In a press conference yesterday morning, NASA announced the discovery of the Kepler 452-b. It is the latest planet of many potential prospects that displays “Earth-like” characteristics.
Here’s what we know about Kepler 452-b:
•It is 60% larger than Earth and its terrain is mostly rocky.
•It is 5% farther from its parent star than Earth is from the Sun resulting in a 385-day orbit.
•The planet is in the “habitable zone” meaning it’s far enough away from its parent star that its water won’t evaporate, but close enough so that it won’t freeze.
Here’s what we know about its sun:
•Its 6 billion years old which is 1.5 billion years older than the Sun.
•It has the same temperature but is 20% brighter than the Sun’s.
•It also has a diameter that is 10% larger.
•Kepler 452-b is located 1,400 light-years away in the constellation Cygnus.
While this is certainly exciting news, the public response seem to suggest that most people misunderstand what this really means. Without diving too far into time dilation and relativity lets get a few things down.
•A light-year is the astronomical distance it takes for light particles to travel in a year’s time.
•Nothing with mass can travel at the speed of light.
COMPUTRON, lets crunch some numbers!
•Light travels 6 trillion miles in a year so…
1 light-year = 6 X 10^12 miles
•Kepler 452-b is 1400 light-years away from Earth or…
1400(6 X 10^12) miles
•Since nothing with mass can ever travel at the speed of light lets assume we are able to travel at 95% of the speed of light.
t = d/v
t = 1400/0.95
t = 1473 light-years
The crew members would arrive at Kepler 452-b in 1473 years relative to Earth. Relative to Earth? What does that mean? Well the elapsed time observed on-board the ship would be less than that on Earth. The passage of on-board time would slow down in a fast moving vehicle traveling in space for complicated reasons regarding relativity and gravity that Computron isn’t willing to explain right now.
Sparing you all the time dilation math; It would take about 460 years traveling at 95% the speed of light for the crew to arrive at Kepler 452-b in time observed and relative to them. This is all assuming that they are able to travel at a speed technology may not even allow us to in the next 100 years and maintain that speed consistently. With current technology, a modern space shuttle has a maximum speed of 17,500 mph relative to Earth.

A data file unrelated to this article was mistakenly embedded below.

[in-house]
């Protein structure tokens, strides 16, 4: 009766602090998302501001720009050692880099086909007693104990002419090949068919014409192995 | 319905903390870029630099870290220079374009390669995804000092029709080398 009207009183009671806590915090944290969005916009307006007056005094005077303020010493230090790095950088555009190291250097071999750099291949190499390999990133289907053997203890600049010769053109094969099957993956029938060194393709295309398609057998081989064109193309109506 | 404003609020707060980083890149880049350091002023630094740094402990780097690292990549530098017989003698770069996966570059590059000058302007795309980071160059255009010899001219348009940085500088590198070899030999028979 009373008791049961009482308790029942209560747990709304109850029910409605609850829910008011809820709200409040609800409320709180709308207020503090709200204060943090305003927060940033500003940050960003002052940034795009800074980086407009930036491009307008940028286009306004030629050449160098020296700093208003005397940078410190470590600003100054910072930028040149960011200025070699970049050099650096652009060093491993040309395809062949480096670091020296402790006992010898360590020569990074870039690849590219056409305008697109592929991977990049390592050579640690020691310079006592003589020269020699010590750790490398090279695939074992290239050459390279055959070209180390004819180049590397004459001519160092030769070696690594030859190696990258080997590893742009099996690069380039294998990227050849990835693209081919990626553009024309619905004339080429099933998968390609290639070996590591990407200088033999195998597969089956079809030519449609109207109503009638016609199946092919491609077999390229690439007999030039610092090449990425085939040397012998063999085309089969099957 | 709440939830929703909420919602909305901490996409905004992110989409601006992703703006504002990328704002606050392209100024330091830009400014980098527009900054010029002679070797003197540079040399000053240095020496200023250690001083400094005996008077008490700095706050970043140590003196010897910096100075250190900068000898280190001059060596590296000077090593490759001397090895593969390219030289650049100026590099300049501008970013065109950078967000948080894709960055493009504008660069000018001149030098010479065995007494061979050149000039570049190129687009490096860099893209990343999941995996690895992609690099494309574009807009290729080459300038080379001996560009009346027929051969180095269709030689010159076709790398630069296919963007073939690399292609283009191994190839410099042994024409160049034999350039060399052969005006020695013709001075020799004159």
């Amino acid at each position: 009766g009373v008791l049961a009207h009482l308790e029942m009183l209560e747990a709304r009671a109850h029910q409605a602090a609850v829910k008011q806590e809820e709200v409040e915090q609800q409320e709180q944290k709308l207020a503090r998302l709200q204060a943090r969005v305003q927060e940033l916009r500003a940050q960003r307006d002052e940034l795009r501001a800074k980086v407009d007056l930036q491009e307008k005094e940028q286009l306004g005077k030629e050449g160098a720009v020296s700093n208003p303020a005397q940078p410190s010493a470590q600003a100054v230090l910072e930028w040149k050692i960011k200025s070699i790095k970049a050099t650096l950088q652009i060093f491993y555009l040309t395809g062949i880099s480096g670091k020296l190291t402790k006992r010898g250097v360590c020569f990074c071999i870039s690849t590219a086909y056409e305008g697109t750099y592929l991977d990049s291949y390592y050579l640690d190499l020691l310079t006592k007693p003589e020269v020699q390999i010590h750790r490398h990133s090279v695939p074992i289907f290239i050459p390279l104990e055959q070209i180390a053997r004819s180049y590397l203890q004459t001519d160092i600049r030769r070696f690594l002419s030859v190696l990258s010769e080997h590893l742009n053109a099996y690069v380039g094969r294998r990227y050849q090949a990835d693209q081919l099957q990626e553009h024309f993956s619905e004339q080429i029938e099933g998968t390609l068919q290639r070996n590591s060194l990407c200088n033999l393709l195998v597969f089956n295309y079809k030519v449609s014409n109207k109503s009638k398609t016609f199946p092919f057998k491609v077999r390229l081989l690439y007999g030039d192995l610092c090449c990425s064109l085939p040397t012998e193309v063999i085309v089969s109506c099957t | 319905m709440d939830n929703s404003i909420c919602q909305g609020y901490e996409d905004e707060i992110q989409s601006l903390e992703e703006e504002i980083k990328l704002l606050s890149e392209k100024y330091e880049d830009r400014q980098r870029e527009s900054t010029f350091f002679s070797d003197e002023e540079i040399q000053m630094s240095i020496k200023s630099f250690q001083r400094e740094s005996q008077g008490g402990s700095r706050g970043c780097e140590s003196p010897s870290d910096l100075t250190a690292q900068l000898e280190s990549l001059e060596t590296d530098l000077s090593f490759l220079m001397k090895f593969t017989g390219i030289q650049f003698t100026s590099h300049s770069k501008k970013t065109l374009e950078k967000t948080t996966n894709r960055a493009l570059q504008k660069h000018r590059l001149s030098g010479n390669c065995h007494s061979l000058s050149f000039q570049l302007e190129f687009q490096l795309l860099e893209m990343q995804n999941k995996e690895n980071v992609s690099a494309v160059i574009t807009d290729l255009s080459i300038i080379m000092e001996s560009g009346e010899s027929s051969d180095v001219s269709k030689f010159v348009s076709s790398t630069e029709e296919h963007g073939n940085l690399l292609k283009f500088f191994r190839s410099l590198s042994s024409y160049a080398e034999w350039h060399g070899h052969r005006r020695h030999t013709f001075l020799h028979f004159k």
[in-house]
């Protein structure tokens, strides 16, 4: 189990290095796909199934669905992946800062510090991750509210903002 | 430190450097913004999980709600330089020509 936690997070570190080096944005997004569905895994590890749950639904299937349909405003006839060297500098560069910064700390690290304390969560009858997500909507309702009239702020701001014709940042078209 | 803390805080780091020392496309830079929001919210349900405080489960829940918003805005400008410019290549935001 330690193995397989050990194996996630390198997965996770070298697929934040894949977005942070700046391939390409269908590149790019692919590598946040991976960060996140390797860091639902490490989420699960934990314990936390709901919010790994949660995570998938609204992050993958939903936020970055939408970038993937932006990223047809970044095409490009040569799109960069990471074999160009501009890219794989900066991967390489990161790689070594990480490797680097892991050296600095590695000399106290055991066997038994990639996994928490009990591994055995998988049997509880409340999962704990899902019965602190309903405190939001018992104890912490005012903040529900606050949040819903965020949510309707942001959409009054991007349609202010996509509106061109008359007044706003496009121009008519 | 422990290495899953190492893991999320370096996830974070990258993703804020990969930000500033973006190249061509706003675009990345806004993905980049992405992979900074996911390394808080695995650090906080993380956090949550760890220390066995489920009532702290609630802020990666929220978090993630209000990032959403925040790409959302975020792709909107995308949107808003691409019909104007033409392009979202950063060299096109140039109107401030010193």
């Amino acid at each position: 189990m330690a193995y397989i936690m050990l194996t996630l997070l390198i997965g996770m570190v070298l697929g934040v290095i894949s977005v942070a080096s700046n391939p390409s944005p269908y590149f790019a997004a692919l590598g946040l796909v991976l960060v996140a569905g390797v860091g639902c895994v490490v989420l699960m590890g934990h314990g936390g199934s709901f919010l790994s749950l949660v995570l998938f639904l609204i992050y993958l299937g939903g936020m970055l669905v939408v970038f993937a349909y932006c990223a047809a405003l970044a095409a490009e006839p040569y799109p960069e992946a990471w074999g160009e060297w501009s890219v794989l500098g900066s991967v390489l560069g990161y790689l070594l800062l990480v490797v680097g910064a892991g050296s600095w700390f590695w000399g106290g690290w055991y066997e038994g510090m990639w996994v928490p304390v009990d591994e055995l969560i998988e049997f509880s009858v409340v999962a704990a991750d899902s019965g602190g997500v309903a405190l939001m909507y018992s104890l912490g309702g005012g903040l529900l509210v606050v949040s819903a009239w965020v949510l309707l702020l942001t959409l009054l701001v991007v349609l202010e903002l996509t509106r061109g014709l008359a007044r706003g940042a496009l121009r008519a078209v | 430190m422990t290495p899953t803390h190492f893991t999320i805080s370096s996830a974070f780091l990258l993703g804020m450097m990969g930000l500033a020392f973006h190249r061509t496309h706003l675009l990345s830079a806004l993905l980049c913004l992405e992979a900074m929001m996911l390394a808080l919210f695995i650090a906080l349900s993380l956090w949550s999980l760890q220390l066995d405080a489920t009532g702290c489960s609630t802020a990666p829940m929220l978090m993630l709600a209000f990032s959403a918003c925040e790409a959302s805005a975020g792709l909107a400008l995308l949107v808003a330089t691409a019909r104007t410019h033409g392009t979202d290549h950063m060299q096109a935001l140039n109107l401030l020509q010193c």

t = d/v
t = 1400(6 X 10^12)/17500
t = 480,000,000,000 hrs
t = 20,000,000,000 days
t = 54,794,520.5 years
Thank you Computron. So it would basically take millions of years (Earth time) to reach this planet and millions of years back. So why is NASA excited?
Well from the looks of it, this planet may have all the right conditions to sustain life with surface, atmosphere, temperature, and distance to its sun all comparable to our beloved Earth. If this planet exist, surely there must be others closer to our system with similar conditions. The TESS telescope which is set to launch on a two year mission in 2017 will be focusing on planets orbiting in nearby systems.
The importance of a mission like this would belong to mankind. Just because we currently are not capable making a trip to Kepler 452-b doesn’t mean our grandchildren 7 generations down the line won’t be able to. With population growth, global warming, and the depletion of natural resources on the rise, scouting out an Earth 2.0 may prove to be crucial in the long-term survival of our species.